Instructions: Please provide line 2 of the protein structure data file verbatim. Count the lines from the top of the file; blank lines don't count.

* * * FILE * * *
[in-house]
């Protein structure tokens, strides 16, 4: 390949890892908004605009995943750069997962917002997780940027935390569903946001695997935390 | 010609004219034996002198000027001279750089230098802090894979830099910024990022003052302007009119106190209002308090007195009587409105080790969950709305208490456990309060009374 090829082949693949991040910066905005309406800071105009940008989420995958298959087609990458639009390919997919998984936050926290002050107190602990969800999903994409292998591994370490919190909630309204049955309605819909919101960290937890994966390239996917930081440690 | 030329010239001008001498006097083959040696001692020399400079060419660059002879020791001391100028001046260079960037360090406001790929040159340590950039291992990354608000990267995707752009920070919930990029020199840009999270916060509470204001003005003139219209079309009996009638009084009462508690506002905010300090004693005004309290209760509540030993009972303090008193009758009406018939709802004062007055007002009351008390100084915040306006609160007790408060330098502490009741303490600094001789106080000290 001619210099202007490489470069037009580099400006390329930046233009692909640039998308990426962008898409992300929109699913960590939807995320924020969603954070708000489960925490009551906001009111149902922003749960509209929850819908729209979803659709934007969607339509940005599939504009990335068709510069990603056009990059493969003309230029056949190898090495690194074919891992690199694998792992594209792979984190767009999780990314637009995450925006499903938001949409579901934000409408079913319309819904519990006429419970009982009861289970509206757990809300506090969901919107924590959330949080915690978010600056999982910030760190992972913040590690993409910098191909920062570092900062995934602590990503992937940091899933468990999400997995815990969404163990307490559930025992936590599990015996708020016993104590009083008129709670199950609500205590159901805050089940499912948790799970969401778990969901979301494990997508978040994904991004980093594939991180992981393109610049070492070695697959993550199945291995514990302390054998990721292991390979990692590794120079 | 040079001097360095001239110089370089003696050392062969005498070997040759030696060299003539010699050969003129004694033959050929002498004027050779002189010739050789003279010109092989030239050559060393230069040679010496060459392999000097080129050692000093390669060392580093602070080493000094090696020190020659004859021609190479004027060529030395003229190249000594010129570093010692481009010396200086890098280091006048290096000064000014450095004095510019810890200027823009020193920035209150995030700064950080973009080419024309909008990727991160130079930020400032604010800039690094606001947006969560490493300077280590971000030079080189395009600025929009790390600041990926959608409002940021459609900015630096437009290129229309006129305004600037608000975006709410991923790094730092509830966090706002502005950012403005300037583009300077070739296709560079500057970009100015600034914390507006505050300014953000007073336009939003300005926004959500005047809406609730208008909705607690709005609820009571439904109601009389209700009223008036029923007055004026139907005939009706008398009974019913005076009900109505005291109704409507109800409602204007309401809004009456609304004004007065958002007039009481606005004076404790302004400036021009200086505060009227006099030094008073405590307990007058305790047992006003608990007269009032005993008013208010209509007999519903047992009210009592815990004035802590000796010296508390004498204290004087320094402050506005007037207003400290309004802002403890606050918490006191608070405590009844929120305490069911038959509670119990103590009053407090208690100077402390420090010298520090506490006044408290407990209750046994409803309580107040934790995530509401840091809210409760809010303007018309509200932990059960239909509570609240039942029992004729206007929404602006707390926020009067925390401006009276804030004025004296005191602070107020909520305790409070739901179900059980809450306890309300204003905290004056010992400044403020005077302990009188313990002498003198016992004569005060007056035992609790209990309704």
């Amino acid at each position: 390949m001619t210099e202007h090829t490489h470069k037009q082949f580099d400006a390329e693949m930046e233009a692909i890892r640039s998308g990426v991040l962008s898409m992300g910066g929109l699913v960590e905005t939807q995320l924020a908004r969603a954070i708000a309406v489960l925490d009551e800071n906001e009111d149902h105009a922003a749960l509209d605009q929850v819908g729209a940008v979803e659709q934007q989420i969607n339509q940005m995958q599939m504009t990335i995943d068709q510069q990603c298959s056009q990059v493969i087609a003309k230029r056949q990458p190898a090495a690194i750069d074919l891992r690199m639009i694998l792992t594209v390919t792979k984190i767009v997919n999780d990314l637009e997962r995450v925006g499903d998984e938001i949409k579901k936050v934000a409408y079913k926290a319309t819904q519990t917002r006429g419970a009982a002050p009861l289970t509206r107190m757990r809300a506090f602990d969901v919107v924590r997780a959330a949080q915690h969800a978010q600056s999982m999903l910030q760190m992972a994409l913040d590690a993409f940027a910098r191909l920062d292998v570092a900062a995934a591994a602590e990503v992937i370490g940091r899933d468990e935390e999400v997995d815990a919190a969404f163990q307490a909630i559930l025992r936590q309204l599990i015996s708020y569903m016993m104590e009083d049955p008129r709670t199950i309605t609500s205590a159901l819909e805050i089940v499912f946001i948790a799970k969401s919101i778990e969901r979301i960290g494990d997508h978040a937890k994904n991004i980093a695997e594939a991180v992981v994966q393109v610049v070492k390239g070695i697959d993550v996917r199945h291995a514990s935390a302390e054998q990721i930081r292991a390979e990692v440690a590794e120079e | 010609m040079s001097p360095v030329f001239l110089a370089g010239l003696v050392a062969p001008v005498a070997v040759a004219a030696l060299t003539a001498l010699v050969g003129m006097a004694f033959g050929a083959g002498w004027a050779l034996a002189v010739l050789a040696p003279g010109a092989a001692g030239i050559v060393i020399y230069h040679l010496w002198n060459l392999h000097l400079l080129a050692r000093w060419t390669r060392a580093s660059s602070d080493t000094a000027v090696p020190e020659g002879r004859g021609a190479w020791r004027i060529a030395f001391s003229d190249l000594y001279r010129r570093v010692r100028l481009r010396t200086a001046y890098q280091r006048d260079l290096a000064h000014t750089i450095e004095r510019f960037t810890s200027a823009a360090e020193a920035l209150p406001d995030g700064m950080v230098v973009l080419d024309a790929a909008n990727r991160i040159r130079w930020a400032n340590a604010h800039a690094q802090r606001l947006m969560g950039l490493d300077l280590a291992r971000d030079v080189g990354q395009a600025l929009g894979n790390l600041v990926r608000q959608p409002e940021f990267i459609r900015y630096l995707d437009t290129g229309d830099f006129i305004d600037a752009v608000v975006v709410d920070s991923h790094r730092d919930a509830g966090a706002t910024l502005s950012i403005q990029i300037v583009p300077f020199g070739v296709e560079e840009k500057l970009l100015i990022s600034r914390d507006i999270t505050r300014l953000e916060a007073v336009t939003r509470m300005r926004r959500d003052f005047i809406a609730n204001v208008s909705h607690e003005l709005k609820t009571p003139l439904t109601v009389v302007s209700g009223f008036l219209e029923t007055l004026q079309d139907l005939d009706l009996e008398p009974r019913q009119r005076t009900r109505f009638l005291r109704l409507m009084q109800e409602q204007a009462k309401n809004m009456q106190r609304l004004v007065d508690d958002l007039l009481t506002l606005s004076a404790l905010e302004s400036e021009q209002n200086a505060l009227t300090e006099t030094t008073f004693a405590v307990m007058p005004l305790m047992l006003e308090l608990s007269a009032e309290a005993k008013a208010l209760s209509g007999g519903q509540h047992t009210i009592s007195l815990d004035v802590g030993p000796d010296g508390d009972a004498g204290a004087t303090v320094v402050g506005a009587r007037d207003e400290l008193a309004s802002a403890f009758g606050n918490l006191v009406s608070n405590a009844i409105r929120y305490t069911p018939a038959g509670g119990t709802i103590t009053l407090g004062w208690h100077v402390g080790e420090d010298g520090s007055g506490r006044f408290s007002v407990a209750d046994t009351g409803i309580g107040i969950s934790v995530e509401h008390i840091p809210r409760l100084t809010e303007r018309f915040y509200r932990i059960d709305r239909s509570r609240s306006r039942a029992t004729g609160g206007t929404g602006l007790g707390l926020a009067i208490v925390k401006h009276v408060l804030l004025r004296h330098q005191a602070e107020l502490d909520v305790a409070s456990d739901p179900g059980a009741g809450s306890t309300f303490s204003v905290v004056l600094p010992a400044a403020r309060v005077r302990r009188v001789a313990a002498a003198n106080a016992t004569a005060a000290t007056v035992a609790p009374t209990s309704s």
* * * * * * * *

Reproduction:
């Protein structure tokens, strides 16, 4: 390949890892908004605009995943750069997962917002997780940027935390569903946001695997935390 | 010609004219034996002198000027001279750089230098802090894979830099910024990022003052302007009119106190209002308090007195009587409105080790969950709305208490456990309060009374 090829082949693949991040910066905005309406800071105009940008989420995958298959087609990458639009390919997919998984936050926290002050107190602990969800999903994409292998591994370490919190909630309204049955309605819909919101960290937890994966390239996917930081440690 | 030329010239001008001498006097083959040696001692020399400079060419660059002879020791001391100028001046260079960037360090406001790929040159340590950039291992990354608000990267995707752009920070919930990029020199840009999270916060509470204001003005003139219209079309009996009638009084009462508690506002905010300090004693005004309290209760509540030993009972303090008193009758009406018939709802004062007055007002009351008390100084915040306006609160007790408060330098502490009741303490600094001789106080000290 001619210099202007490489470069037009580099400006390329930046233009692909640039998308990426962008898409992300929109699913960590939807995320924020969603954070708000489960925490009551906001009111149902922003749960509209929850819908729209979803659709934007969607339509940005599939504009990335068709510069990603056009990059493969003309230029056949190898090495690194074919891992690199694998792992594209792979984190767009999780990314637009995450925006499903938001949409579901934000409408079913319309819904519990006429419970009982009861289970509206757990809300506090969901919107924590959330949080915690978010600056999982910030760190992972913040590690993409910098191909920062570092900062995934602590990503992937940091899933468990999400997995815990969404163990307490559930025992936590599990015996708020016993104590009083008129709670199950609500205590159901805050089940499912948790799970969401778990969901979301494990997508978040994904991004980093594939991180992981393109610049070492070695697959993550199945291995514990302390054998990721292991390979990692590794120079 | 040079001097360095001239110089370089003696050392062969005498070997040759030696060299003539010699050969003129004694033959050929002498004027050779002189010739050789003279010109092989030239050559060393230069040679010496060459392999000097080129050692000093390669060392580093602070080493000094090696020190020659004859021609190479004027060529030395003229190249000594010129570093010692481009010396200086890098280091006048290096000064000014450095004095510019810890200027823009020193920035209150995030700064950080973009080419024309909008990727991160130079930020400032604010800039690094606001947006969560490493300077280590971000030079080189395009600025929009790390600041990926959608409002940021459609900015630096437009290129229309006129305004600037608000975006709410991923790094730092509830966090706002502005950012403005300037583009300077070739296709560079500057970009100015600034914390507006505050300014953000007073336009939003300005926004959500005047809406609730208008909705607690709005609820009571439904109601009389209700009223008036029923007055004026139907005939009706008398009974019913005076009900109505005291109704409507109800409602204007309401809004009456609304004004007065958002007039009481606005004076404790302004400036021009200086505060009227006099030094008073405590307990007058305790047992006003608990007269009032005993008013208010209509007999519903047992009210009592815990004035802590000796010296508390004498204290004087320094402050506005007037207003400290309004802002403890606050918490006191608070405590009844929120305490069911038959509670119990103590009053407090208690100077402390420090010298520090506490006044408290407990209750046994409803309580107040934790995530509401840091809210409760809010303007018309509200932990059960239909509570609240039942029992004729206007929404602006707390926020009067925390401006009276804030004025004296005191602070107020909520305790409070739901179900059980809450306890309300204003905290004056010992400044403020005077302990009188313990002498003198016992004569005060007056035992609790209990309704």